AUSTIN, TX — Organic rice accounts for a small percentage of the rice produced in the United States but total acreage is on the upswing as more and more consumers prefer organically-produced foodstuffs. The USA Rice Outlook Conference addressed this growing trend last week with an excellent breakout session focused on organic rice production in the U.S. featuring three panelists representing diverse operations and growing regions.
Michael Bosworth is a California grower and marketer from Olivehurst, Daniel Cavazos is the director of rice and organic farming for Florida Crystals Corporation near Belle Glade, Florida, and Ken Danklefs is a rice producer near Garwood, Texas, west of Houston. All three produce both organic and conventional rice in their operations so were able to provide perspectives on the differences between the two types of production.
The speakers discussed the significant requirements associated with organic rice production, including the avoidance of synthetic fertilizers and pesticides, instead relying on animal manures, crop residues, green manures, tillage, water, and other biological measures to supply plant nutrients and minimize pest damage. Only products that have been certified by the Organic Materials Review Institute (OMRI) can be used in organic production.
In addition, fields to be used for organic production must have been free of application of any non-organic approved products for the previous three years. Hence, one of the biggest constraints is finding land suitable for organic production. Danklefs said that if enough such land was readily available, he would likely be 100 percent organic.
While diseases and insects can be troublesome, weeds are a major challenge in organic production. Bosworth gave an example of a field that had a yield reduction of 50 percent from one year to the next and finally was taken out of organic production because of weed pressure.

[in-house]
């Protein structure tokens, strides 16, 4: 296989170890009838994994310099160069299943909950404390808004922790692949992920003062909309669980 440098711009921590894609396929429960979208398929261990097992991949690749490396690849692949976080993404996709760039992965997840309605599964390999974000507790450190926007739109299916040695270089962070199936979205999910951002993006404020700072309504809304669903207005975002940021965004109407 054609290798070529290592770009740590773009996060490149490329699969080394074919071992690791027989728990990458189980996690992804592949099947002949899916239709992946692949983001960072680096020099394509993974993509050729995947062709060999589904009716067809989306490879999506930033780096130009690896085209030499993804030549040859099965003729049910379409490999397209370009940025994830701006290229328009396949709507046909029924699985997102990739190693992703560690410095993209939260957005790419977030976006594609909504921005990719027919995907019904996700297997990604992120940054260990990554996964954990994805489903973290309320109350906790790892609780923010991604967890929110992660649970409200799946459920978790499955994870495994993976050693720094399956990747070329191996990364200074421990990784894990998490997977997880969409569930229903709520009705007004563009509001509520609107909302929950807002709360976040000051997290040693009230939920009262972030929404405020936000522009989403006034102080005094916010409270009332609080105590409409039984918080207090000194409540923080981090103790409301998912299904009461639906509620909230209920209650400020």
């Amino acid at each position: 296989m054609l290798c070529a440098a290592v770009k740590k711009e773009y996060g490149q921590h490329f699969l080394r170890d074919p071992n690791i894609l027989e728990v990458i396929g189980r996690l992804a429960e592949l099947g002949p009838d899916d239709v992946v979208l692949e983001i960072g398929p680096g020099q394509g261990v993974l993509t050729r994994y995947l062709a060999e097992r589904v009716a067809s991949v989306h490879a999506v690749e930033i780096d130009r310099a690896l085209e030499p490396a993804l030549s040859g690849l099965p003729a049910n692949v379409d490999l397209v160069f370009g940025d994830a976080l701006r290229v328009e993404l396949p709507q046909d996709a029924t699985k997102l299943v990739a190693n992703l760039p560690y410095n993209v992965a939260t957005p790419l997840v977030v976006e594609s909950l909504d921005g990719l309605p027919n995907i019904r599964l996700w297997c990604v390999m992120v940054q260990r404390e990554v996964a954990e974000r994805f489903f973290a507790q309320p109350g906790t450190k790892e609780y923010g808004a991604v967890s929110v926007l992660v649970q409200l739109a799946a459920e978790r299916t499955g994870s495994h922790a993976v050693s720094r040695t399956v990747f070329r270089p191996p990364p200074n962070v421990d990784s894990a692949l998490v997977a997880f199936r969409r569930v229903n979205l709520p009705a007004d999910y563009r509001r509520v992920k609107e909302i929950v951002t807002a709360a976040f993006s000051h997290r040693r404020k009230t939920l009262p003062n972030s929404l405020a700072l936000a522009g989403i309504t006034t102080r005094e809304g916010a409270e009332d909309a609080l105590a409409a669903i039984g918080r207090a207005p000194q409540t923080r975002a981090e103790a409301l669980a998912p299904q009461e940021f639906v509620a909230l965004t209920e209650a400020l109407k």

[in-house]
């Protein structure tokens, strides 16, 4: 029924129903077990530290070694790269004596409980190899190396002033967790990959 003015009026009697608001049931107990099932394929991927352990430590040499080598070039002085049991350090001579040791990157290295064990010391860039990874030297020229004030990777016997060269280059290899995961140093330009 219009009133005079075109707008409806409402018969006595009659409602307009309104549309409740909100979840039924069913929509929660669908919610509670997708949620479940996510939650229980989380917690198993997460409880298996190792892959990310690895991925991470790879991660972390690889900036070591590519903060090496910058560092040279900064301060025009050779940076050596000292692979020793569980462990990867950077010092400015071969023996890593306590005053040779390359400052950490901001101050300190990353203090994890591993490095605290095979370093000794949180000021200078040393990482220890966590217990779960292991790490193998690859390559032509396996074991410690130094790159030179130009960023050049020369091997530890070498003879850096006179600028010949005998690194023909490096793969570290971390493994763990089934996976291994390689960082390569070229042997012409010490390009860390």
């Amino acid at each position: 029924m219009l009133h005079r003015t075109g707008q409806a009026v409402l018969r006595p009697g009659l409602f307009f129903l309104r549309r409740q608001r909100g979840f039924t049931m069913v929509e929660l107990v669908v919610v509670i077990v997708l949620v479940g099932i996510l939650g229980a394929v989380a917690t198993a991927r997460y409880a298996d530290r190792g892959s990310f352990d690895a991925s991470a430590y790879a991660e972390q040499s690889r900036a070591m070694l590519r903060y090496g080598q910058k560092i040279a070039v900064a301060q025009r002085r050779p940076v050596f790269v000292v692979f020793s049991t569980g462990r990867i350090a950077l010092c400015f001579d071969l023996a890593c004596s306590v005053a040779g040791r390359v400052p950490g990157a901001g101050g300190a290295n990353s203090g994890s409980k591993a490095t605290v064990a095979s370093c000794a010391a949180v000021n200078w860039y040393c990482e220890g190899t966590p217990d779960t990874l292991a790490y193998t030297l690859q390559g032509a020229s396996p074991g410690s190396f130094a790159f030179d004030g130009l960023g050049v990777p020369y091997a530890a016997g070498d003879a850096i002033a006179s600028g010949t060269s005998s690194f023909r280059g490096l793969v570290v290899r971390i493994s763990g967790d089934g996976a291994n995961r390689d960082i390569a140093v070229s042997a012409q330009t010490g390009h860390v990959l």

Cavazos said he plants all of his organic rice prior to seeding his conventional crop to give him somewhat of an advantage on some of the major organic production constraints.
All three agreed that yields on organic production are typically below that on conventional rice and, in some cases, significantly reduced. This can vary from year to year and field to field.
Each producer has a different approach to marketing their product. Florida Crystals has their own rice mill (Sem-Chi). All of their production is milled there and most of it is sold in Florida. Danklefs sells his rice to one of the two mills in Texas that handle organic rice – Douguet’s Rice Milling and Gulf Pacific Rice. Bosworth has his own food distribution business, called Next Generation Foods, and sells his organic packaged products under the “True Origins Foods” brand.
While organic rice production can be challenging and is not for everyone, it was apparent listening to these three farmers that they enjoy the challenge and are in it for the long haul. All three also participated in a podcast which will be available soon as part of The Rice Stuff podcast series.
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